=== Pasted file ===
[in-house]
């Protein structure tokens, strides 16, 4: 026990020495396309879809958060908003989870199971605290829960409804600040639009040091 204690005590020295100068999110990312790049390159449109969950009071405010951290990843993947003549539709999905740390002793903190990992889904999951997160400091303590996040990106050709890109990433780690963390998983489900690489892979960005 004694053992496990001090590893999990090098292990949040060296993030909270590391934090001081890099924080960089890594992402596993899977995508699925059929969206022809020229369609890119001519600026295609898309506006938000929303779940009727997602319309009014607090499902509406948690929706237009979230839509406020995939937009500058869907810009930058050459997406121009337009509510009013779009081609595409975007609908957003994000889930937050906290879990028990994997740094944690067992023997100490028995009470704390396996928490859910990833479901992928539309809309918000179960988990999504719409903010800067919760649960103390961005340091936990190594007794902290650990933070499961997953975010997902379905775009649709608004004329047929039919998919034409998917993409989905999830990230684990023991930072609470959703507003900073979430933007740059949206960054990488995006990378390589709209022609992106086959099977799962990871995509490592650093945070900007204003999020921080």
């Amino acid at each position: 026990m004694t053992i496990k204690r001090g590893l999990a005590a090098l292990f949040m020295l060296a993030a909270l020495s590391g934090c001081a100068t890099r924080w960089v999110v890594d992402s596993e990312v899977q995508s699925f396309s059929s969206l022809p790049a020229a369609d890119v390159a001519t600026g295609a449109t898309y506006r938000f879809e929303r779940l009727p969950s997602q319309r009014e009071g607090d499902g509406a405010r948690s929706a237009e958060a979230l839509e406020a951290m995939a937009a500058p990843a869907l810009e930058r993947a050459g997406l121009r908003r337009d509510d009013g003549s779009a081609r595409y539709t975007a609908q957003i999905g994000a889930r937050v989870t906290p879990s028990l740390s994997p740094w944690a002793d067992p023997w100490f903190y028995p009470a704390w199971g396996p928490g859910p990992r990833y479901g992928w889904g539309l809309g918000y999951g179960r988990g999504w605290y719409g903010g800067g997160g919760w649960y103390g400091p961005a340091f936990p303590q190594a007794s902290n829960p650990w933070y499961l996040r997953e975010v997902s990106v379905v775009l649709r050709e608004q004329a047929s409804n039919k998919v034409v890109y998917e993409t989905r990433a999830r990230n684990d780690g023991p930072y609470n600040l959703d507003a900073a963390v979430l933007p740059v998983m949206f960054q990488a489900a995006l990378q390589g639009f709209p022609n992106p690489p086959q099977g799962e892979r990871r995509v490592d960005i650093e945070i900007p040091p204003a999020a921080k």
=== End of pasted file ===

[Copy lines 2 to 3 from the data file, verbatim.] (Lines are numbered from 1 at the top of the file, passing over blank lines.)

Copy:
């Protein structure tokens, strides 16, 4: 026990020495396309879809958060908003989870199971605290829960409804600040639009040091 204690005590020295100068999110990312790049390159449109969950009071405010951290990843993947003549539709999905740390002793903190990992889904999951997160400091303590996040990106050709890109990433780690963390998983489900690489892979960005 004694053992496990001090590893999990090098292990949040060296993030909270590391934090001081890099924080960089890594992402596993899977995508699925059929969206022809020229369609890119001519600026295609898309506006938000929303779940009727997602319309009014607090499902509406948690929706237009979230839509406020995939937009500058869907810009930058050459997406121009337009509510009013779009081609595409975007609908957003994000889930937050906290879990028990994997740094944690067992023997100490028995009470704390396996928490859910990833479901992928539309809309918000179960988990999504719409903010800067919760649960103390961005340091936990190594007794902290650990933070499961997953975010997902379905775009649709608004004329047929039919998919034409998917993409989905999830990230684990023991930072609470959703507003900073979430933007740059949206960054990488995006990378390589709209022609992106086959099977799962990871995509490592650093945070900007204003999020921080």
């Amino acid at each position: 026990m004694t053992i496990k204690r001090g590893l999990a005590a090098l292990f949040m020295l060296a993030a909270l020495s590391g934090c001081a100068t890099r924080w960089v999110v890594d992402s596993e990312v899977q995508s699925f396309s059929s969206l022809p790049a020229a369609d890119v390159a001519t600026g295609a449109t898309y506006r938000f879809e929303r779940l009727p969950s997602q319309r009014e009071g607090d499902g509406a405010r948690s929706a237009e958060a979230l839509e406020a951290m995939a937009a500058p990843a869907l810009e930058r993947a050459g997406l121009r908003r337009d509510d009013g003549s779009a081609r595409y539709t975007a609908q957003i999905g994000a889930r937050v989870t906290p879990s028990l740390s994997p740094w944690a002793d067992p023997w100490f903190y028995p009470a704390w199971g396996p928490g859910p990992r990833y479901g992928w889904g539309l809309g918000y999951g179960r988990g999504w605290y719409g903010g800067g997160g919760w649960y103390g400091p961005a340091f936990p303590q190594a007794s902290n829960p650990w933070y499961l996040r997953e975010v997902s990106v379905v775009l649709r050709e608004q004329a047929s409804n039919k998919v034409v890109y998917e993409t989905r990433a999830r990230n684990d780690g023991p930072y609470n600040l959703d507003a900073a963390v979430l933007p740059v998983m949206f960054q990488a489900a995006l990378q390589g639009f709209p022609n992106p690489p086959q099977g799962e892979r990871r995509v490592d960005i650093e945070i900007p040091p204003a999020a921080k």